We sat down with David Rettew, MD, pediatric psychiatrist, and Logan Hegg, PsyD, pediatric psychologist to discuss digital addiction in youth.

What we learned is that digital distraction is not unique to youth. In fact, adults play a significant role in demonstrating good behavior for children to model.

What are we talking about?

In an age where thumbs are our most useful tools — with a smartphone held between them — “digital addiction” has gained momentum, and notoriety, as comparable to diseases like alcohol or drug addiction. But, Hegg and Rettew suggest shifting language away from addictive behavior to compulsive behavior.

Is addiction the right word?

Hegg and Rettew agreed addiction isn’t the right word. The differentiation is important, both explain, because though habit-forming, screens provide a very core element to a child’s psychological development.

We see this especially through youth desire to be accepted or included amongst their peers. Hegg explained: “I would define digital compulsion as the need to be stimulated through interpersonal relationships and entertainment.”

Tips and tricks to get away from the screen

So how, exactly, does a caregiver get their adolescent away from the screens? Rettew and Hegg say there’s a lot to learn about screen use distractions in adolescents. Additionally, they don’t believe the modern world has all the answers yet. Instead, screen use can be at least limited a couple different ways.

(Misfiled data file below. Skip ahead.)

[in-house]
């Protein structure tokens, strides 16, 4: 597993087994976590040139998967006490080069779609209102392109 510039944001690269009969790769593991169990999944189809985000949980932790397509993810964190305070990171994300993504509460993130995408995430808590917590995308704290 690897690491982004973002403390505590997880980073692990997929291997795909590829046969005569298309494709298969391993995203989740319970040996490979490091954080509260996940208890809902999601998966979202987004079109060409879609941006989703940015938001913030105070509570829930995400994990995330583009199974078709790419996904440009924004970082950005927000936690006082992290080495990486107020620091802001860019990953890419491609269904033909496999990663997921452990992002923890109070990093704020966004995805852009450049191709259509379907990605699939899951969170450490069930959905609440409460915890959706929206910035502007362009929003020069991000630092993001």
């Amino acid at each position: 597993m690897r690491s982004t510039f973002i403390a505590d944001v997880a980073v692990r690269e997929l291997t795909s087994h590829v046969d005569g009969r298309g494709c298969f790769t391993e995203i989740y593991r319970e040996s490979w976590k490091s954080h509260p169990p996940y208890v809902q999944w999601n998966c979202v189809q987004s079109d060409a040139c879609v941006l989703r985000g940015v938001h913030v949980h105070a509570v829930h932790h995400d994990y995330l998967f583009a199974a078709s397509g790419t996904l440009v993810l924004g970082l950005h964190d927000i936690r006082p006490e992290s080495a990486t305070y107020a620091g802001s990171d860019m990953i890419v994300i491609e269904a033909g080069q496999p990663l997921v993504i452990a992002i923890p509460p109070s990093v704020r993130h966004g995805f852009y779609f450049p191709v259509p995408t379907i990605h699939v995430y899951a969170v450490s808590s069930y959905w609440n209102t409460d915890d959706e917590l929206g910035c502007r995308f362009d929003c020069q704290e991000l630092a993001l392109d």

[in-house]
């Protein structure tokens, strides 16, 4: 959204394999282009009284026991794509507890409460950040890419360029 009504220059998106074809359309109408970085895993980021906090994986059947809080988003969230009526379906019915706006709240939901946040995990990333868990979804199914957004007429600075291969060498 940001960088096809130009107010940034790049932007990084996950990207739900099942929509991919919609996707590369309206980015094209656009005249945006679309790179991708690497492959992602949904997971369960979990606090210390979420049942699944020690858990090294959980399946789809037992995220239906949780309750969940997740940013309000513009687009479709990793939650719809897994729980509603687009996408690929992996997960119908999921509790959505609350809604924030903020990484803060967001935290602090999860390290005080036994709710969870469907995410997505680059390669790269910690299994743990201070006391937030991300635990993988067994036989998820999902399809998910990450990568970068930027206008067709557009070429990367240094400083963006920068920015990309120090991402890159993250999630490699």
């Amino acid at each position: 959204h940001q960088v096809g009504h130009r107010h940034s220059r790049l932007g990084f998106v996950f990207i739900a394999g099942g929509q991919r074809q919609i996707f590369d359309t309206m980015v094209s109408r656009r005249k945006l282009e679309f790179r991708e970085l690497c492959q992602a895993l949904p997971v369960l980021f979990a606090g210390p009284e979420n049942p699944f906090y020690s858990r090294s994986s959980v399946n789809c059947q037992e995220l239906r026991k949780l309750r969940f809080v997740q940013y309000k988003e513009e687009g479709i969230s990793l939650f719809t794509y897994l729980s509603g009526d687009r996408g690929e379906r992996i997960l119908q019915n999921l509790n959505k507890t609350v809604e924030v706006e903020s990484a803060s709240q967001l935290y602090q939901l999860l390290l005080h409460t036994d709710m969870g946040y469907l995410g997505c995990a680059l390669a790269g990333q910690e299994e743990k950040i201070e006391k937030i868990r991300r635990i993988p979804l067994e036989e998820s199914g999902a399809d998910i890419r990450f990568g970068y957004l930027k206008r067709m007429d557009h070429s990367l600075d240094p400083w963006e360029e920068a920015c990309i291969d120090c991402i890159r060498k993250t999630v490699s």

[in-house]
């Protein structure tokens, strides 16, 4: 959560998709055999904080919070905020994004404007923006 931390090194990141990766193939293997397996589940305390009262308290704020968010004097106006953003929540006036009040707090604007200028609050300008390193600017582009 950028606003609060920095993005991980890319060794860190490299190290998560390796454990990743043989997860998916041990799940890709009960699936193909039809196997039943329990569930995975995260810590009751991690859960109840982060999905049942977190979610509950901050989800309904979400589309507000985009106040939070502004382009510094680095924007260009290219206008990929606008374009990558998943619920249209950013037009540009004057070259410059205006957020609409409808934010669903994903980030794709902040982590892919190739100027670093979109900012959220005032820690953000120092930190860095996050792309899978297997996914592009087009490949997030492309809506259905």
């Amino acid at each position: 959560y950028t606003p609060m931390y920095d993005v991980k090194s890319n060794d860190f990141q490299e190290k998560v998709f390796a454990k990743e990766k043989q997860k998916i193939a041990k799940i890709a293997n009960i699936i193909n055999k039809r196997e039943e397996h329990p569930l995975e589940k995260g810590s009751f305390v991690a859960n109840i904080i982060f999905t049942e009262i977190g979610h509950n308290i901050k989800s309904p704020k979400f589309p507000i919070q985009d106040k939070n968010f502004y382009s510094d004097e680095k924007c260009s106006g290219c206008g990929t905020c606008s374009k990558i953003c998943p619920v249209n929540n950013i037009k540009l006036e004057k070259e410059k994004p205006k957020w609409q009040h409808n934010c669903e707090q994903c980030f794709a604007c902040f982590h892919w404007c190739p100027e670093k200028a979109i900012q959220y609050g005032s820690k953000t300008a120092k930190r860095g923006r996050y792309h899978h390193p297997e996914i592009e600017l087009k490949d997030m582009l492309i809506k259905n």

Monkey see, monkey do

First, it’s important for adults to be the models in adolescents’ lives. Rettew says: “You can be a good model. It’s important for kids to see us doing non-screen things.”

Hegg suggests lighthearted games, like stacking the phones in the center of the dinner table and making it a competition to see who can ignore their phone the longest.

Alternatively, caregivers can create a “parking spot” in the house where phones go. He went on to say that small steps matter, too, like practicing eye contact and talking with your child.

Rettew stresses, though, that we do not villainize screens. “We don’t want to demonize screens. We live in a digital world and so rather than seeing screens as an evil that we should be limiting, we need to see it as something that has some real uses, and some potential downsides.”

The importance of boundaries

Compulsivity is not a new, learned behavior. It is, however, the first time the device that promotes compulsiveness can sit in our hands. Both healthcare professionals believe that caregivers modelling boundaries is incredibly important, and screen use is no exception.

Hegg said: “Kids are smart; they see us. If we can’t model the ability to set and maintain boundaries, we’re going to fail in asking our kids to do the same.”

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